But after easing to a superb day-one total of 303-3, was it simply a case of several out-of-form batsmen taking advantage of a flat pitch, or will we finally see Australia become competitive as they look to pull off a remarkable fightback?
You have to think that it will be the latter, but we have already witnessed in this series that things can easily swing one way and then the other.
Given the new-found optimism that has flowed through the English cricket fan in recent years, I'm sure many weren't too perturbed at losing the toss. Australia's top order have caved four times already this summer. Surely they will succumb to James Anderson and co once more?
But this time, they didn't. Rather than gifting their wicket away or gambling on a DRS review, they batted with purpose, with efficiency, with a controlled aggression that kept themselves on the front foot.
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Despite being 35 years old, Chris Rogers has shown very little experience in his opening two Ashes matches, and it was a surprise that he kept his place in Australia's starting lineup.
But as soon as he walked out into the middle in Manchester yesterday, he oozed class in bringing up his fifty and then kicking on to make a fine 84 off 114 balls.
The Australian skipper has got used to walking to the crease with his side in disarray, forcing him to bat defensively and with patience.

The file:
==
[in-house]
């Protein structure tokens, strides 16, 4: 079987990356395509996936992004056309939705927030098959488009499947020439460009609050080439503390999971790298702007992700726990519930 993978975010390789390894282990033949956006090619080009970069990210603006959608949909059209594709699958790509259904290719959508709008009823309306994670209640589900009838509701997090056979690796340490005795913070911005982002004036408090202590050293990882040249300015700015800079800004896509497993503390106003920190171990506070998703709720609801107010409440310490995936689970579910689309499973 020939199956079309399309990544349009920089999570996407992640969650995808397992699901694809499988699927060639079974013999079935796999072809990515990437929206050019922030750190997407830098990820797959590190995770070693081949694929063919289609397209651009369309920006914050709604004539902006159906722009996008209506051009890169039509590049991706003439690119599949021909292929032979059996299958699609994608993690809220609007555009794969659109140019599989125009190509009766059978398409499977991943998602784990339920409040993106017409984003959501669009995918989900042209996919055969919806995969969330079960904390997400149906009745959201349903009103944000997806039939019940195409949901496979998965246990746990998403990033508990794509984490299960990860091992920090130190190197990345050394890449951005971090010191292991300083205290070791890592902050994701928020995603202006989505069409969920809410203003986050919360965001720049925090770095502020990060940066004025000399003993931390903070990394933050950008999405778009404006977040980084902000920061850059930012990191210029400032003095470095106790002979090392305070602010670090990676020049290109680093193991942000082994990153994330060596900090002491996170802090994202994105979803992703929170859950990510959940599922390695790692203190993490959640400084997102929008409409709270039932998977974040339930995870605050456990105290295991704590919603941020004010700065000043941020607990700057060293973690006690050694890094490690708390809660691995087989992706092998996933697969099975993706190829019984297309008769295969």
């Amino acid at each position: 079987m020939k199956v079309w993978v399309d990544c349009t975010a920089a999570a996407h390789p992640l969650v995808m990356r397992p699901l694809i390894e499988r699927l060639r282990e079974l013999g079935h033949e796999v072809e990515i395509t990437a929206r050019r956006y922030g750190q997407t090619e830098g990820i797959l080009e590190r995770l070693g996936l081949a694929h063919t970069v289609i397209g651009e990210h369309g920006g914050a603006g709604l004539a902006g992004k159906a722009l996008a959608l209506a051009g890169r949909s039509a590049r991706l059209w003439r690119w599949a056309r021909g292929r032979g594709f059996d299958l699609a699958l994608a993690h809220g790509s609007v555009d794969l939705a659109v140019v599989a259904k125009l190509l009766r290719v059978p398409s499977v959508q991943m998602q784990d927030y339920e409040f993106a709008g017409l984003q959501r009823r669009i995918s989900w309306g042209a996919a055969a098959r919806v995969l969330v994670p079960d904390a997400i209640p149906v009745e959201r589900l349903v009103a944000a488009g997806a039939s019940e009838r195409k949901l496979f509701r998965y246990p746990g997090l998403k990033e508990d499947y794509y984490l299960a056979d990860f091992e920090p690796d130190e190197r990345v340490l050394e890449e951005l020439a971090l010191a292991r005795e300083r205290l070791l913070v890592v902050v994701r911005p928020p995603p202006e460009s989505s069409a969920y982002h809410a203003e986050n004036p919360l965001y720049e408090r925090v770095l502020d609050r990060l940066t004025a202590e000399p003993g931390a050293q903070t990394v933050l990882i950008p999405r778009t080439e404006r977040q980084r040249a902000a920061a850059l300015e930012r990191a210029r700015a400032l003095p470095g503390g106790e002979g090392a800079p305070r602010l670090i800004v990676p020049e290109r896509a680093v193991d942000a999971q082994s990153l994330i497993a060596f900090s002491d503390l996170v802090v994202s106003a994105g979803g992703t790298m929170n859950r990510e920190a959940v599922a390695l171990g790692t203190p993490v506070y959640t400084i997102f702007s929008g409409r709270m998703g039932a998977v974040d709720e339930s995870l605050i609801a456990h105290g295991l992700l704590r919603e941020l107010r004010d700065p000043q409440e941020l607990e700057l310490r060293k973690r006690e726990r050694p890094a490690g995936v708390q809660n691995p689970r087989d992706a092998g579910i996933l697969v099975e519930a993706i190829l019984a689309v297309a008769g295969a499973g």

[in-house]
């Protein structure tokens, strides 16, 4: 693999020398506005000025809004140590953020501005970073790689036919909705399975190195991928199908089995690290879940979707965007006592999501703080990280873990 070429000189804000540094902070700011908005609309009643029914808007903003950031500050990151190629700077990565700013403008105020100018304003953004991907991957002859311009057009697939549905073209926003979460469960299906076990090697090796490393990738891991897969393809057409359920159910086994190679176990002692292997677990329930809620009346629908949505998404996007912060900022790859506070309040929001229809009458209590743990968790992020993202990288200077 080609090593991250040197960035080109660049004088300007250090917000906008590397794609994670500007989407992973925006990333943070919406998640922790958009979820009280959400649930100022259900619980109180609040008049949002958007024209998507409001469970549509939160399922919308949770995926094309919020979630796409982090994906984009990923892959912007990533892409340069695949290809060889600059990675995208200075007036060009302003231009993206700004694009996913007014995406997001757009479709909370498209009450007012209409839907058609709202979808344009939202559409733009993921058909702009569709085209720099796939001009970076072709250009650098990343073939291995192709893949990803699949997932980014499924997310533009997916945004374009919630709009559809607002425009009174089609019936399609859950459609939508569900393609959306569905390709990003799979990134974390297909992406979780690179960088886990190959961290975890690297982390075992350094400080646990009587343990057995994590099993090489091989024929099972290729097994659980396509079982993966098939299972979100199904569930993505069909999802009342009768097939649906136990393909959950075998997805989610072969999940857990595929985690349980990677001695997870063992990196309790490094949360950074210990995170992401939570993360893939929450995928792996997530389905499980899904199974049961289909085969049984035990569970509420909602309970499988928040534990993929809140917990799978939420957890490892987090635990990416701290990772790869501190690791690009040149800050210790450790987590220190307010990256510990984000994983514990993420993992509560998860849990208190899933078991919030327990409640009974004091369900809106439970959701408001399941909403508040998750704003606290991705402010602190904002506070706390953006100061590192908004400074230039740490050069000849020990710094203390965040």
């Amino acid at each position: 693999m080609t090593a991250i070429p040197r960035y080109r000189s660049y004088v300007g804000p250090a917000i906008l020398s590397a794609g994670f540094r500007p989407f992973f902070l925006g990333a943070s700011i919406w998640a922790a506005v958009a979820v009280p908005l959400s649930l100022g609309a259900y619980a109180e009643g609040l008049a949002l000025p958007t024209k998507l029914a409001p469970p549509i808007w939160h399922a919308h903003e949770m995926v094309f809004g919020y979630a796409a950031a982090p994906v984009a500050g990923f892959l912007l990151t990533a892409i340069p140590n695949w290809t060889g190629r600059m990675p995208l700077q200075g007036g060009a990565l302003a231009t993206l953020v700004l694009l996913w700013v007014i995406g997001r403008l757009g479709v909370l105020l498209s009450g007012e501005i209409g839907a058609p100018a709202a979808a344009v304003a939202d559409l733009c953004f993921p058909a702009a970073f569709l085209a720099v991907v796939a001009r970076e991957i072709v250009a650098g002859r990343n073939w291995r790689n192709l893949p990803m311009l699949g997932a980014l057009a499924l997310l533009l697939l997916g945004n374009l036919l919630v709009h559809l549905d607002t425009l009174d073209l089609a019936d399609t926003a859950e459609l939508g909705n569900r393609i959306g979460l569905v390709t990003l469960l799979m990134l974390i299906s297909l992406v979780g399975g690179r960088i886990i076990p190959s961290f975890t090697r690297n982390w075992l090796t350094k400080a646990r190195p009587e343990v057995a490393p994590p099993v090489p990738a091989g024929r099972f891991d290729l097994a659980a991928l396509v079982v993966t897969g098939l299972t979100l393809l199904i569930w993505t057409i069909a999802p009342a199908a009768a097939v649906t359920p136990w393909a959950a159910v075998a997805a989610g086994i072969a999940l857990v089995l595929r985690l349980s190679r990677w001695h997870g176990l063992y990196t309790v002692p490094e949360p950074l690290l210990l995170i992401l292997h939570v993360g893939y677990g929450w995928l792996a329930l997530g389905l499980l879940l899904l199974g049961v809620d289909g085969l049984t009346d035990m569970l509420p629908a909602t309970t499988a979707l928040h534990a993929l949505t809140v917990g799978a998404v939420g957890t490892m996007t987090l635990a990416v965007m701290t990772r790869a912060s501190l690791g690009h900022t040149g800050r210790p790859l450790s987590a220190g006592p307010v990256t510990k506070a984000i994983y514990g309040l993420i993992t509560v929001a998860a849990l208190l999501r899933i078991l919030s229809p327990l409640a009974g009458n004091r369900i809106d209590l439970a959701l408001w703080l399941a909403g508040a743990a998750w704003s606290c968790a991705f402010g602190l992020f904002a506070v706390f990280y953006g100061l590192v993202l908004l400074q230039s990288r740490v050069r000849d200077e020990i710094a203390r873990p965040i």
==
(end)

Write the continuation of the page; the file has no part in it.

But the foundations had been laid, and immediately after his arrival, he was dominant in recording a delightful 125 off 208 balls. And you get the feeling that there is plenty more left in the tank.
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He has looked like a rabbit caught up in headlights during the opening part of the year, but this situation is perfect for him to make a statement to his doubters.
He can afford to take the shackles off and express himself, very much like he did in scoring 193 against South Africa 'A' last week, and he will want to show the English public that they will want to remember him for his exploits on the pitch, rather than off it.
You get the feeling that the direction of this Test match will be decided in the morning session of day two. If England can pick up four of five wickets, then they will have regained the momentum.
But if Clarke, Smith and Warner can get through this session with two of the three still at the crease, maybe the calls for a whitewash series success will begin to diminish.